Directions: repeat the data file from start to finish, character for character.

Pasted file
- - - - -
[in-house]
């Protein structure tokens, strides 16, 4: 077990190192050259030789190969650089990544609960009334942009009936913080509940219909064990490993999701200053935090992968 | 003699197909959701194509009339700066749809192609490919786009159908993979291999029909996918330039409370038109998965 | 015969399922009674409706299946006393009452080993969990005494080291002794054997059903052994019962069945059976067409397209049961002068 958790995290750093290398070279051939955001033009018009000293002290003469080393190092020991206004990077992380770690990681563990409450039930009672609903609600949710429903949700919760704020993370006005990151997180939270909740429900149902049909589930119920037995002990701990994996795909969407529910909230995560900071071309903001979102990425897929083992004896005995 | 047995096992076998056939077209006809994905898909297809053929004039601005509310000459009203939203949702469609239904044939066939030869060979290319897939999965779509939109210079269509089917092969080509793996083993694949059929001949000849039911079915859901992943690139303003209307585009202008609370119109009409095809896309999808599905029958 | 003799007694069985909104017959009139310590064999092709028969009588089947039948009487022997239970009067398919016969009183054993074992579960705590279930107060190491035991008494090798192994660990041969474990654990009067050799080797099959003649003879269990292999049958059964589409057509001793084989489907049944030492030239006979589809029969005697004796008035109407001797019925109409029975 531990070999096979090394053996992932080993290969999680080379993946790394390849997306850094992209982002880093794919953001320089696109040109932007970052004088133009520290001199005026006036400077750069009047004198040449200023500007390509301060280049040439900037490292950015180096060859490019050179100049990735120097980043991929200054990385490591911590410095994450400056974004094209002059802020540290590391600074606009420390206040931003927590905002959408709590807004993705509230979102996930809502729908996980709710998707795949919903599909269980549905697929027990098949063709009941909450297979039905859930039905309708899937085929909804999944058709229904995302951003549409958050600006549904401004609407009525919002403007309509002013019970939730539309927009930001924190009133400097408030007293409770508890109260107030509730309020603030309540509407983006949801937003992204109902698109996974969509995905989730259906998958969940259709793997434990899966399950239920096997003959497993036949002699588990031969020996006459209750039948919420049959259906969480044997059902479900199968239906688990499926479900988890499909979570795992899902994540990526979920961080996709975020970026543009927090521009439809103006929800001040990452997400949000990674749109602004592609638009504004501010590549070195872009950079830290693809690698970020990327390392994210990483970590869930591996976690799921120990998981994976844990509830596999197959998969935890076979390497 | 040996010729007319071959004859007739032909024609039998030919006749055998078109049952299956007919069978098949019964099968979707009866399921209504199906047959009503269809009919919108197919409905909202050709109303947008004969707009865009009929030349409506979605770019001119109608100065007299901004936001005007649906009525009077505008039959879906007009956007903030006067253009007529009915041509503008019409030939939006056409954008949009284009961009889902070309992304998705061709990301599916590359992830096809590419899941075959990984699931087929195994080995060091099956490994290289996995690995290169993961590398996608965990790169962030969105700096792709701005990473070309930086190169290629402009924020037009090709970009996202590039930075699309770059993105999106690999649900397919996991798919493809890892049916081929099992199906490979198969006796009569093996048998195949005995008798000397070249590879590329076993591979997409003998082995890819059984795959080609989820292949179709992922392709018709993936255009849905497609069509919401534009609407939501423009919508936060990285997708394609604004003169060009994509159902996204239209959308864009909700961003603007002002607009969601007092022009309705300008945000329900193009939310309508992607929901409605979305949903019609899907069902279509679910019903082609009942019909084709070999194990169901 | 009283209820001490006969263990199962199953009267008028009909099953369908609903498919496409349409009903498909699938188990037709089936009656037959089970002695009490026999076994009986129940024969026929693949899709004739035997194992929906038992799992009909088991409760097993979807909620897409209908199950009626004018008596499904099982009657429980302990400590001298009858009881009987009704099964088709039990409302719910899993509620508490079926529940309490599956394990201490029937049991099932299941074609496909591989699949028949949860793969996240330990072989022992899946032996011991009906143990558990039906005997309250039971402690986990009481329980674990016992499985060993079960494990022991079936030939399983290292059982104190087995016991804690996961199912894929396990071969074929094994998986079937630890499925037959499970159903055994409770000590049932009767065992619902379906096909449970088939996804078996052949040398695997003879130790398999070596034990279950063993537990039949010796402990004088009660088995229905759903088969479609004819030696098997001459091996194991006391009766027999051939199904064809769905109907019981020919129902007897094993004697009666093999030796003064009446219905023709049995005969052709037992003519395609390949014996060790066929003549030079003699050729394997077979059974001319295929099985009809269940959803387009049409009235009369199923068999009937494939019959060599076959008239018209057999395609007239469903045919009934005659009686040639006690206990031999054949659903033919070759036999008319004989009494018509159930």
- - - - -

[in-house]
């Protein structure tokens, strides 16, 4: 077990190192050259030789190969650089990544609960009334942009009936913080509940219909064990490993999701200053935090992968 | 003699197909959701194509009339700066749809192609490919786009159908993979291999029909996918330039409370038109998965 | 015969399922009674409706299946006393009452080993969990005494080291002794054997059903052994019962069945059976067409397209049961002068 958790995290750093290398070279051939955001033009018009000293002290003469080393190092020991206004990077992380770690990681563990409450039930009672609903609600949710429903949700919760704020993370006005990151997180939270909740429900149902049909589930119920037995002990701990994996795909969407529910909230995560900071071309903001979102990425897929083992004896005995 | 047995096992076998056939077209006809994905898909297809053929004039601005509310000459009203939203949702469609239904044939066939030869060979290319897939999965779509939109210079269509089917092969080509793996083993694949059929001949000849039911079915859901992943690139303003209307585009202008609370119109009409095809896309999808599905029958 | 003799007694069985909104017959009139310590064999092709028969009588089947039948009487022997239970009067398919016969009183054993074992579960705590279930107060190491035991008494090798192994660990041969474990654990009067050799080797099959003649003879269990292999049958059964589409057509001793084989489907049944030492030239006979589809029969005697004796008035109407001797019925109409029975 531990070999096979090394053996992932080993290969999680080379993946790394390849997306850094992209982002880093794919953001320089696109040109932007970052004088133009520290001199005026006036400077750069009047004198040449200023500007390509301060280049040439900037490292950015180096060859490019050179100049990735120097980043991929200054990385490591911590410095994450400056974004094209002059802020540290590391600074606009420390206040931003927590905002959408709590807004993705509230979102996930809502729908996980709710998707795949919903599909269980549905697929027990098949063709009941909450297979039905859930039905309708899937085929909804999944058709229904995302951003549409958050600006549904401004609407009525919002403007309509002013019970939730539309927009930001924190009133400097408030007293409770508890109260107030509730309020603030309540509407983006949801937003992204109902698109996974969509995905989730259906998958969940259709793997434990899966399950239920096997003959497993036949002699588990031969020996006459209750039948919420049959259906969480044997059902479900199968239906688990499926479900988890499909979570795992899902994540990526979920961080996709975020970026543009927090521009439809103006929800001040990452997400949000990674749109602004592609638009504004501010590549070195872009950079830290693809690698970020990327390392994210990483970590869930591996976690799921120990998981994976844990509830596999197959998969935890076979390497 | 040996010729007319071959004859007739032909024609039998030919006749055998078109049952299956007919069978098949019964099968979707009866399921209504199906047959009503269809009919919108197919409905909202050709109303947008004969707009865009009929030349409506979605770019001119109608100065007299901004936001005007649906009525009077505008039959879906007009956007903030006067253009007529009915041509503008019409030939939006056409954008949009284009961009889902070309992304998705061709990301599916590359992830096809590419899941075959990984699931087929195994080995060091099956490994290289996995690995290169993961590398996608965990790169962030969105700096792709701005990473070309930086190169290629402009924020037009090709970009996202590039930075699309770059993105999106690999649900397919996991798919493809890892049916081929099992199906490979198969006796009569093996048998195949005995008798000397070249590879590329076993591979997409003998082995890819059984795959080609989820292949179709992922392709018709993936255009849905497609069509919401534009609407939501423009919508936060990285997708394609604004003169060009994509159902996204239209959308864009909700961003603007002002607009969601007092022009309705300008945000329900193009939310309508992607929901409605979305949903019609899907069902279509679910019903082609009942019909084709070999194990169901 | 009283209820001490006969263990199962199953009267008028009909099953369908609903498919496409349409009903498909699938188990037709089936009656037959089970002695009490026999076994009986129940024969026929693949899709004739035997194992929906038992799992009909088991409760097993979807909620897409209908199950009626004018008596499904099982009657429980302990400590001298009858009881009987009704099964088709039990409302719910899993509620508490079926529940309490599956394990201490029937049991099932299941074609496909591989699949028949949860793969996240330990072989022992899946032996011991009906143990558990039906005997309250039971402690986990009481329980674990016992499985060993079960494990022991079936030939399983290292059982104190087995016991804690996961199912894929396990071969074929094994998986079937630890499925037959499970159903055994409770000590049932009767065992619902379906096909449970088939996804078996052949040398695997003879130790398999070596034990279950063993537990039949010796402990004088009660088995229905759903088969479609004819030696098997001459091996194991006391009766027999051939199904064809769905109907019981020919129902007897094993004697009666093999030796003064009446219905023709049995005969052709037992003519395609390949014996060790066929003549030079003699050729394997077979059974001319295929099985009809269940959803387009049409009235009369199923068999009937494939019959060599076959008239018209057999395609007239469903045919009934005659009686040639006690206990031999054949659903033919070759036999008319004989009494018509159930």